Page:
Self woke up at 10:30 a.m. Eeeek! She had to throw on her clothes and dash out of the house.
She grabbed her Googlemaps print-out of the directions to Sundance Kabuki in Japantown. Only later, much later, did self realize there was one crucial direction that was missing (You know how sometimes your printer gets low on memory, and then either things print out weird or documents fail to print entirely? Well, that happened today, only self didn’t realize it until she was waaaaay far from Japantown. Then she had to double back. Poor Stella K had already paid for self’s ticket. Damn, damn, damn! She rushed into the Kabuki and . . . well, nevermind. Suffice it to say, afterwards self chatted with Stella and got her responses to the documentary, Marilou Diaz-Abaya: Filmmaker on a Voyage. But self actually didn’t need to know Stella’s responses as it was very, very evident from the way she sat tilted forward in her seat, drinking in every frame, that she was absolutely enthralled!)
Afterwards, there was Q & A. The film’s director, Mona Lisa Yuchengco, revealed that she had 17 hours of interviews with Diaz-Abaya. Stella said the film didn’t include interviews with any of the late director’s family members. It was mostly her, talking, talking, talking. She was a woman who felt she still had “so much left to share.” In the end, she said she was ready to die. She was 57, felled by breast cancer.
After all these years of knowing Stella K, only today did self discover that Stella once contemplated being a filmmaker! But that is why her shots remind self of — Wes Anderson? Really, they do, especially in terms of their color saturation.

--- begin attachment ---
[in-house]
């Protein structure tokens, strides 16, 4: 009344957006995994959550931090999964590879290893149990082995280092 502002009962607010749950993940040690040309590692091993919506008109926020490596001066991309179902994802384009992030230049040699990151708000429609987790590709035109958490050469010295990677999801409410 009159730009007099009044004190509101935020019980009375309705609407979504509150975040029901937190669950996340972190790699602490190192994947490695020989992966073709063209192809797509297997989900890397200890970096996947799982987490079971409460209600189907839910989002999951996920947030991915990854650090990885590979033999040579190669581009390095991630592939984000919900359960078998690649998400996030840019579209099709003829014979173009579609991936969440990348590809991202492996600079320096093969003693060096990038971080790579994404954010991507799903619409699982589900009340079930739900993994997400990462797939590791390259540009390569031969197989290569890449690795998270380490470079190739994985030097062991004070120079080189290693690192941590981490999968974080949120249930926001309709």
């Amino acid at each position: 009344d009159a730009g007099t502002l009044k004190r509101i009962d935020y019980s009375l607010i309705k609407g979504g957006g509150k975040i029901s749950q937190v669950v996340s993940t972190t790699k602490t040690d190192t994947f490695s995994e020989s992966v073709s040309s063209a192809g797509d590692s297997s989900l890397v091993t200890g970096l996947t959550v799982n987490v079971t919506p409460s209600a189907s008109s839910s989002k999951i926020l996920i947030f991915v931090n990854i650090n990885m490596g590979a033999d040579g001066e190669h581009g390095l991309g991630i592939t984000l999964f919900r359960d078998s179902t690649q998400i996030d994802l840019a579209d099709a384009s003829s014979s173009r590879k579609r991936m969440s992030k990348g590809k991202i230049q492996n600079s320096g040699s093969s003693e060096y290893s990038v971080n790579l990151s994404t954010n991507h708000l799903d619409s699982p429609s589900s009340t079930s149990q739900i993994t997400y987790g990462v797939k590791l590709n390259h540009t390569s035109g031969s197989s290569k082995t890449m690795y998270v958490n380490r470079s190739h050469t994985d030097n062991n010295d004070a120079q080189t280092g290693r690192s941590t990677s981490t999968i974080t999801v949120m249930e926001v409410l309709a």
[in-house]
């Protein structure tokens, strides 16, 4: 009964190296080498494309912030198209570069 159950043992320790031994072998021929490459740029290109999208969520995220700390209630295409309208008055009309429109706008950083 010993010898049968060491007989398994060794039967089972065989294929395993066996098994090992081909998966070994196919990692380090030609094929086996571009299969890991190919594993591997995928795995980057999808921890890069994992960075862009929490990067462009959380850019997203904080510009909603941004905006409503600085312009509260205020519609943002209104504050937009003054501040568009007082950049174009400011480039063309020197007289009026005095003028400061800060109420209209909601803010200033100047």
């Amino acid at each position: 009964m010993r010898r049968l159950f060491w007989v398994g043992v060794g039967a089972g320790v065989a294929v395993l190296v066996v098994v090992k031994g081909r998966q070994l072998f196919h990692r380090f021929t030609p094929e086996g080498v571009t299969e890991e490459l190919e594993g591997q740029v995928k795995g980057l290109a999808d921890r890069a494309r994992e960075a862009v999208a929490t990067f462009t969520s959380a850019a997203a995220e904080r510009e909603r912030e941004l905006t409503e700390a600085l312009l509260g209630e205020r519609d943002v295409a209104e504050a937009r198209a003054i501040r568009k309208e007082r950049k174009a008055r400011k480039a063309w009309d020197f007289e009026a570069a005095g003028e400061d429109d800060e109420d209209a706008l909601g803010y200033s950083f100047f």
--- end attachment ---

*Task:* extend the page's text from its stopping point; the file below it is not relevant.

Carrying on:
Marilou Diaz-Abaya made 26 films, among which were: Brutal, Jose Rizal, and Muro-Ami. There are no copies of her earlier films. Yuchengco tried to locate as many as she could. “It was a labor of love,” Yuchengco told the audience in the Q & A.
Self makes a mental note to watch Muro-Ami.
After that, self decided to stay for When Night Falls, a film from China, about the very sad true-to-life case of a young boy falsely accused of stealing a bicycle, who cracks and runs amok in a police station, killing six people. This film was stark and painful, like watching a Michael Haneke film. It was told in the aftermath, when the boy is in jail awaiting sentencing, and the stoic mother goes on her lonely rounds. The little apartment is tiny and claustrophobic and depressing, and the details of the mother’s absentmindedness, such as one scene where she walks in the door and drinks a pot of stale coffee without bothering to pour it into a glass, and then tears off the pages of a wall calendar, letting them scatter at her feet, are so excruciating.
There is no closure, only a shot of the sad mother sitting in the apartment, with a blank look on her face. Self knows what she is thinking. She is thinking: What do I do now? Why go on?
BTW, the woman who played the mother, a beautiful, willowy actress named Nai An, is listed in the Festival programme as an “independent Chinese producer.” In the scene where the death sentence is announced, two officials dressed in black suits address a silent audience of perhaps 20 people in a small, sterile room. The mother stands without speaking, absolutely motionless, but it’s like the Pieta: she is frozen, numb, grief projecting from every pore.
Afterwards, Festival ushers hand out survey forms asking viewers to rank the movies they have just seen, and self gave it three (out of five) stars. But now, mulling it over, she should have ranked it higher.
Self will try and catch a few more movies. The festival ends on Mar. 24.